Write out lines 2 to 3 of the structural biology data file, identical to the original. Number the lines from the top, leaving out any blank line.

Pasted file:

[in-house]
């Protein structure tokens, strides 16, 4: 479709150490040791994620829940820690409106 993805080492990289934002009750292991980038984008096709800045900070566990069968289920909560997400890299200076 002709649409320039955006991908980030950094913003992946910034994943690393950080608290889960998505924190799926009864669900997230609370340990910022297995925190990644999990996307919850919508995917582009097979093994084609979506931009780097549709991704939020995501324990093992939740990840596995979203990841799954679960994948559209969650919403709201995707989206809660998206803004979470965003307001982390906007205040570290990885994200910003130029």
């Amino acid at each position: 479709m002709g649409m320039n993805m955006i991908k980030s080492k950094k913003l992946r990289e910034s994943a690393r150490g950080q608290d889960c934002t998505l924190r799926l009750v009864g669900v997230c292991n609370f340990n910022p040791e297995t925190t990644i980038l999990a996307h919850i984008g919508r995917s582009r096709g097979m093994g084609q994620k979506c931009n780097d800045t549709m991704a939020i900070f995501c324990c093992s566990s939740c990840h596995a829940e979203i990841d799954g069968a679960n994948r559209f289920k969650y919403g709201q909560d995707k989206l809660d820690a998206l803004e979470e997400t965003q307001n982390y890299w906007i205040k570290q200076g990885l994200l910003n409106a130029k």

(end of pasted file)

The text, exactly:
């Protein structure tokens, strides 16, 4: 479709150490040791994620829940820690409106 993805080492990289934002009750292991980038984008096709800045900070566990069968289920909560997400890299200076 002709649409320039955006991908980030950094913003992946910034994943690393950080608290889960998505924190799926009864669900997230609370340990910022297995925190990644999990996307919850919508995917582009097979093994084609979506931009780097549709991704939020995501324990093992939740990840596995979203990841799954679960994948559209969650919403709201995707989206809660998206803004979470965003307001982390906007205040570290990885994200910003130029």
């Amino acid at each position: 479709m002709g649409m320039n993805m955006i991908k980030s080492k950094k913003l992946r990289e910034s994943a690393r150490g950080q608290d889960c934002t998505l924190r799926l009750v009864g669900v997230c292991n609370f340990n910022p040791e297995t925190t990644i980038l999990a996307h919850i984008g919508r995917s582009r096709g097979m093994g084609q994620k979506c931009n780097d800045t549709m991704a939020i900070f995501c324990c093992s566990s939740c990840h596995a829940e979203i990841d799954g069968a679960n994948r559209f289920k969650y919403g709201q909560d995707k989206l809660d820690a998206l803004e979470e997400t965003q307001n982390y890299w906007i205040k570290q200076g990885l994200l910003n409106a130029k």